Teaching Frameworks Library Links
Environmental and Sustainability Education Learning Standards - OPSI http://www.k12.wa.us/EnvironmentSustainability/default.aspx
Sustainable Project Design Manual – OSPI: http://www.k12.wa.us/EnvironmentSustainability/DesignProjects/default.aspx
Pacific Education Institute (PEI) - http://www.pacificeducationinstitute.org/
PEI – Project Based Learning Model: http://www.fishwildlife.org/files/ConEd-Project-based-Learning_-Model.pdf
PEI – Field Investigations: http://www.pacificeducationinstitute.org/workspace/resources/field-investigation-guide-updated-april-2009.pdf
PEI – Landscape Investigations: http://www.fishwildlife.org/files/ConEd-Landscape-Investigation-Guidelines.pdf
PEI - Sustainable Tomorrow Systems Thinking Guidebook: Systems thinking from an Ecological perspective. http://www.fishwildlife.org/files/ConEd-Sustainable-Tomorrow-Systems-Thinking-Guidebook.pdf
Systems Thinking, Tools for a Systems Thinker. Waters Foundation http://www.watersfoundation.org/
And one more that uses stories: http://www.amazon.com/When-Butterfly-Sneezes-Interconnections-Favorite/dp/1883823528
Buck Education Institute - Project-Based Learning: Here are some really elegant unit planning forms: http://www.bie.org/tools/freebies/cat/planning_forms
Inquiry based Learning: http://www.thirteen.org/edonline/concept2class/inquiry/index.html
Habits of Mind: http://www.instituteforhabitsofmind.com/
Photo Point Monitoring Handbook: This handbook describes quick, effective scientific monitoring methods for documenting change in vegetation and soil through repeat photography. It is published in two parts: field procedures in part A and concepts and office analysis in part B. http://www.fs.fed.us/pnw/pubs/gtr526/
The first four resources (three curriculum units and our global sustainability resources section) are listed here because they are the most accessible online. The latter two Teacher Guides require teachers to purchase the book to be able to access all of the lesson plans listed. To whet your appetite we have listed specific lesson plans that have an economic perspective.
Facing the Future's curriculum resources educate students about global issues and engage them in thinking critically about real solutions. To complement its curriculum resources, Facing the Future has created a global sustainability resources section to help educators and students teach and learn about global issues and sustainability.
The three curriculum resources listed below are all available at no cost to Washington State Educators.
Water, Science, and Civics: Engaging Students with Puget Sound is a one-week unit with five interdisciplinary lessons. The unit’s lessons will lead your students through an exploration of the significance of Puget Sound, learning specifically about the economic, social, and environmental services the Sound provides for humans.
Buy, Use, Toss? is a series of ten fully-planned lessons will lead your students through an exploration of the system of producing and consuming goods that is called the materials economy. Students will learn about the five major steps of the materials economy: Extraction, Production, Distribution, Consumption, and Disposal. They will analyze the sustainability of these steps, determining how consumption can benefit people, economies, and environments. A number of the lessons include optional links to the online movie, The Story of Stuff.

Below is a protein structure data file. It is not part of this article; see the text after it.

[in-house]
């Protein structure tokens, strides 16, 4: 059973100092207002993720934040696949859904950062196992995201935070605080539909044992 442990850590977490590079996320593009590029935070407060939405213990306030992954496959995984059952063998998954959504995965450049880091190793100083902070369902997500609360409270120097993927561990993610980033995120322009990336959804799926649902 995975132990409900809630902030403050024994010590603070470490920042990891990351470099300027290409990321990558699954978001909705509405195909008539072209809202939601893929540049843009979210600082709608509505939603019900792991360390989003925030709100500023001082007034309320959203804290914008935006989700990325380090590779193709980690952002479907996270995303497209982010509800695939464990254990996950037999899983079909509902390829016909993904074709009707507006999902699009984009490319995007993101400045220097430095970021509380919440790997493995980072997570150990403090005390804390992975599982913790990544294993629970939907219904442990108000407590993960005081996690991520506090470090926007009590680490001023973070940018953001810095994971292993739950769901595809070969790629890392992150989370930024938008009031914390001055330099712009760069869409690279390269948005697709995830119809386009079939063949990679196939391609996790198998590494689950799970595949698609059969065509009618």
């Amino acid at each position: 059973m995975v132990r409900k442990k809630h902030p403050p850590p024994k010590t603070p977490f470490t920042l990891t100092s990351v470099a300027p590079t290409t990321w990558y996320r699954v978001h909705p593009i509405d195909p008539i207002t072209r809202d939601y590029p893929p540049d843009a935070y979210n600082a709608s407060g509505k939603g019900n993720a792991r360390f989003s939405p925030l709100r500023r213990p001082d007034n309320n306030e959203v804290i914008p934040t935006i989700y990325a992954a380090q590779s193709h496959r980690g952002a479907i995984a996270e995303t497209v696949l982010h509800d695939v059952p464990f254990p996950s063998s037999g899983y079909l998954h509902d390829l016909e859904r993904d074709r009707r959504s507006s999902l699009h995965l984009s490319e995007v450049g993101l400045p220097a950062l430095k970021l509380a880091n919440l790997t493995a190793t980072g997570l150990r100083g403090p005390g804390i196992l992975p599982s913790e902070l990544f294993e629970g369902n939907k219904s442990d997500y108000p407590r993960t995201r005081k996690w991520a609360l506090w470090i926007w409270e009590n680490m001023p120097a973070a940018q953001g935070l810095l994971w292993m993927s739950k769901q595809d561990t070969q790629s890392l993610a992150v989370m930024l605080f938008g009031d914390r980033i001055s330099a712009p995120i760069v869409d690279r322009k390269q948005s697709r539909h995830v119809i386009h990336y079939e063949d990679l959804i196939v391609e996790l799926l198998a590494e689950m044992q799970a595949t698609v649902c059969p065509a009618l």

Understanding Sustainability is a two-week unit for Washington State social studies grades 9-12. This activity-based curriculum unit contains eight engaging and inspiring lessons that help students build the connections between economy, history, democracy and sustainability. Each lesson in the unit is aligned with Washington State high school social studies GLEs. For every topic covered, students develop creative tools to contribute to sustainable solutions in their local and global communities.
The two curriculum resources listed below are available for purchase on Facing the Future’s website.
Engaging Students through Global Issues includes 10 lesson plans to help students understand the complexity of global economic issues and sustainable solutions, and offers creative tools for them to take action in their local and global community. The book can be used as a core teaching component for a semester or year-long course, as a short unit on global issues, or as an engaging contextual framework within which core subjects are taught.
The following lessons incorporate an economic perspective:
Lesson 6: Is It Sustainable? Students define and discuss sustainability and its 3 key components: the economy, the environment, and society. Students analyze the sustainability of a variety of actions taken by individuals, businesses, and governments, using a Venn diagram to help organize the process.
Lesson 12: Watch Where You Step! Students identify the components of an Ecological Footprint by creating a web diagram of all the resources they use in their everyday lives and the mark or “footprint” this consumption leaves on the environment. The activity emphasizes the interconnectedness of lifestyle, population, and environmental impacts, and focuses on solutions to reduce Ecological Footprints.